In the notification method, government proposals get published in the Official Gazette for persons who are likely to be affected and specifies a date (not less than two months from the time of the notification) where the proposals are taken into consideration.
The government after considering the advice of committees and all the representations received by the specified date, fixes /revises the minimum wage of the concerned scheduled employment which comes into force after three months from the date of its issue.
The Payment of Bonus Act provides an annual bonus to the employee in the certain establishment- including factories and establishments employing 20 or more persons Under the Act, The bonus is calculated by the employee’s salary and the profits of the establishment.
Employees drawing ₹21000 per month or less (basic + DA, excluding other allowances) and have completed 30 working days in that financial year are eligible for the bonus payment.
Salary or wages include only basic and DA for the bonus payment, and the rest of the allowances (e.g., HRA, overtime, etc.) are excluded. Bonus should be paid at a minimum rate of 8.33% and maximum rate of 20%. It needs to be paid within 8 months from the close of the accounting year.
Employees can be disqualified from bonus payments if they are dismissed by fraud, misconduct, or even absenteeism. The employer needs to ensure that on dismissal, the procedures of domestic inquiry, proper documentation and employee acceptance of the misconduct are all carried out as per the standing orders before disqualifying the bonus payment.
Know more on The Payment of Bonus Act.
TDS is deducted from the payments made by the individuals as per Income Tax Act. It is managed by the Central Board of Direct Taxes (CBDT), which comes under the Indian Revenue Services (IRS).
Under TDS, when an assessee gets his income, there will be a TDS deduction by the person (deductor) paying the assessee and is submitted to the income tax department.
The assessee then files the TDS return and the tax calculated from his income will be deducted and the final amount will be refunded.
TDS is exempted in the following 2 cases:
If the receiver gives a self-declaration saying that he had made the required investments in FORM 15G/15H
If there is a certificate of exemption provided by the Assessing Officer
[Source: Tax Rates]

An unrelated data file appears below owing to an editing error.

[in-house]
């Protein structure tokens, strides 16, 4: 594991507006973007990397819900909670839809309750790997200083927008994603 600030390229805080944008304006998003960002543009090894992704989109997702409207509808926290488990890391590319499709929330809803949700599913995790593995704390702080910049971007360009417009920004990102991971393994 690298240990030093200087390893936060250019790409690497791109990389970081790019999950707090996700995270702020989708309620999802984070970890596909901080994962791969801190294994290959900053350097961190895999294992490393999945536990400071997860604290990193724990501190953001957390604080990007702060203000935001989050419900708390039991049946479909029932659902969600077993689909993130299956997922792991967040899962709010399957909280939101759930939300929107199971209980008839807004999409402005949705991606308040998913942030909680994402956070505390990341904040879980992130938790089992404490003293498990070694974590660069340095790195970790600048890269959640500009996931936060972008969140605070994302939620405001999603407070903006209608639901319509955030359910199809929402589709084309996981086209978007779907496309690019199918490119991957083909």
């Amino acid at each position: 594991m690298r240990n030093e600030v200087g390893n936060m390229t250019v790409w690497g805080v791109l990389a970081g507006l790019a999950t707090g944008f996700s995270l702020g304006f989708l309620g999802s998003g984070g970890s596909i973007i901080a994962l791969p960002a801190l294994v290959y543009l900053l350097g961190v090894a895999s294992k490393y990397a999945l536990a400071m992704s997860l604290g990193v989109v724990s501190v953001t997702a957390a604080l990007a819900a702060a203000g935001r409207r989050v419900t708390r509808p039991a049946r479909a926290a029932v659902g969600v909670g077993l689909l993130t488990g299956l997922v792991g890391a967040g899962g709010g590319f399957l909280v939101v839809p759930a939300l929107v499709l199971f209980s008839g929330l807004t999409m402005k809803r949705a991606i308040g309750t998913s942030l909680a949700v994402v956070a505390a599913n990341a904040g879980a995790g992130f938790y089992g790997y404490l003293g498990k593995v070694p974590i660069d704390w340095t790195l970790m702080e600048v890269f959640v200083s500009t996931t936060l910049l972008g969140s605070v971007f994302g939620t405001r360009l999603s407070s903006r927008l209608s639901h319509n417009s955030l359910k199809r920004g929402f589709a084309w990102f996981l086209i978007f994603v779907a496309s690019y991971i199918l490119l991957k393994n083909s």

The normal tax rates applicable to a resident individual will depend on the age of the individual. However, in case of a non-resident individual the tax rates will be same irrespective of his age. For the purpose of ascertainment of the applicable tax slab, an individual can be classified as follows:
The Finance Act, 2020, has provided an option to Individuals and HUF for payment of taxes at the following reduced rates from Assessment Year 2021-22 and onwards:
Income-tax rates applicable in case of domestic companies for assessment year 2020-21 and 2021-22 are as follows:
The special Income-tax rates applicable in case of domestic companies for assessment year 2020-21 and 2021-22 are as follows:
A foreign company is taxed at a flat rate of 40%. Apart from tax @ 40%, Health and Education Cess is levied @ 4% of income-tax.
In addition to tax at above rate, surcharge is levied @ 2% on the amount of income- tax if net income exceeds Rs. 1 crore but does not exceed Rs. 10 crore and @ 5% on the amount of income-tax if net income exceeds Rs. 10 crores. In a case where surcharge is levied, health and education Cess of 4% will be levied on the amount of income-tax plus surcharge.
However, marginal relief is available from surcharge in such a manner that in the case of a foreign company whose net income exceeds Rs. 1 crore but does not exceed Rs. 10 crore the amount payable as income-tax and surcharge shall not exceed the total amount payable as income-tax on total income of Rs. 1 crore by more than the amount of income that exceeds Rs. 1 crore.
In case of a foreign company whose net income exceeds Rs. 10 crore, marginal relief is available from surcharge in such a manner that the amount payable as income-tax and surcharge shall not exceed the total amount payable as income-tax and surcharge on total income of Rs. 10 crores by more than the amount of income that exceeds Rs. 10 crores.
In the case of a corporate taxpayer to whom the provisions of Minimum Alternate Tax (MAT) applies, tax payable cannot be less than 15% (+HEC) of "Book profit" as per section 115JB. However, as per Explanation 4 to section 115JB as amended by Finance Act, 2016 with retrospective effect from 1/4/2001, it is clarified that the MAT provisions shall not be applicable and shall be deemed never to have been applicable to an assessee, being a foreign company, if—